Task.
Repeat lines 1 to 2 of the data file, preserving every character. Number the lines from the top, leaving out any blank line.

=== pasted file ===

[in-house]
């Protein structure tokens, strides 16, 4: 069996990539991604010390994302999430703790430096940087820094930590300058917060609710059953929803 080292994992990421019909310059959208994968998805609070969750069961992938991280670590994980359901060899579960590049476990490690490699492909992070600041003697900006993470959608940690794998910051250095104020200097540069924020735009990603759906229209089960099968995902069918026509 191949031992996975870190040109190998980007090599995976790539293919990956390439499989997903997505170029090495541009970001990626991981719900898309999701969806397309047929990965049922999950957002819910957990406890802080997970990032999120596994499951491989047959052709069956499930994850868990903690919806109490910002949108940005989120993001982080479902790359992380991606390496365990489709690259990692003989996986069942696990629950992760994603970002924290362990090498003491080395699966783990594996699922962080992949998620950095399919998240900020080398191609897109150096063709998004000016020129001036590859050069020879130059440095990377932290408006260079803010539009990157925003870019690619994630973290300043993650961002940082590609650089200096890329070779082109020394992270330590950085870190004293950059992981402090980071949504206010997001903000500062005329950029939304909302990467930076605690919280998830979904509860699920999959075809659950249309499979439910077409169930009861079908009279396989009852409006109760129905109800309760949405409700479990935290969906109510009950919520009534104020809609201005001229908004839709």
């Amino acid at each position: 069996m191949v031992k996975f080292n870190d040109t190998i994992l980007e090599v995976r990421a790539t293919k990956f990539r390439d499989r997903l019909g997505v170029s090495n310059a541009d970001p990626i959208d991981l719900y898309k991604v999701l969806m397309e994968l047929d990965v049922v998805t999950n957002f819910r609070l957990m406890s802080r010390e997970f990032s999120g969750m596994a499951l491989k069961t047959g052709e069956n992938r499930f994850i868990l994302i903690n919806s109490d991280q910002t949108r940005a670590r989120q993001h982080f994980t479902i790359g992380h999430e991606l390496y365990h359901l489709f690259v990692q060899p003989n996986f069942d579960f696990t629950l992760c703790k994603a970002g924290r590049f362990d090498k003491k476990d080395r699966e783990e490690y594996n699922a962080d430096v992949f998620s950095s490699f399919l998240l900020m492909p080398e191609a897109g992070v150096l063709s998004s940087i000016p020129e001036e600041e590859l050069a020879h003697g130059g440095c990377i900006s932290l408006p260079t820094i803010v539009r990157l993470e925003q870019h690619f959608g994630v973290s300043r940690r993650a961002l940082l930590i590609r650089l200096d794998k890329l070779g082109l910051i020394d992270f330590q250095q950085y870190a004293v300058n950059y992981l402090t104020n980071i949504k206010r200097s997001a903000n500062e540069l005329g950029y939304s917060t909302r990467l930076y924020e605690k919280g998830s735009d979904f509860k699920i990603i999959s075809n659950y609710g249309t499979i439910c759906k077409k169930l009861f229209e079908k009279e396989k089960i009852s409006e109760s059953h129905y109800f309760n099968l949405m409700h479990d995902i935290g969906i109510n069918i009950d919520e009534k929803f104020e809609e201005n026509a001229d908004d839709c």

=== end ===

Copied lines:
[in-house]
């Protein structure tokens, strides 16, 4: 069996990539991604010390994302999430703790430096940087820094930590300058917060609710059953929803 080292994992990421019909310059959208994968998805609070969750069961992938991280670590994980359901060899579960590049476990490690490699492909992070600041003697900006993470959608940690794998910051250095104020200097540069924020735009990603759906229209089960099968995902069918026509 191949031992996975870190040109190998980007090599995976790539293919990956390439499989997903997505170029090495541009970001990626991981719900898309999701969806397309047929990965049922999950957002819910957990406890802080997970990032999120596994499951491989047959052709069956499930994850868990903690919806109490910002949108940005989120993001982080479902790359992380991606390496365990489709690259990692003989996986069942696990629950992760994603970002924290362990090498003491080395699966783990594996699922962080992949998620950095399919998240900020080398191609897109150096063709998004000016020129001036590859050069020879130059440095990377932290408006260079803010539009990157925003870019690619994630973290300043993650961002940082590609650089200096890329070779082109020394992270330590950085870190004293950059992981402090980071949504206010997001903000500062005329950029939304909302990467930076605690919280998830979904509860699920999959075809659950249309499979439910077409169930009861079908009279396989009852409006109760129905109800309760949405409700479990935290969906109510009950919520009534104020809609201005001229908004839709």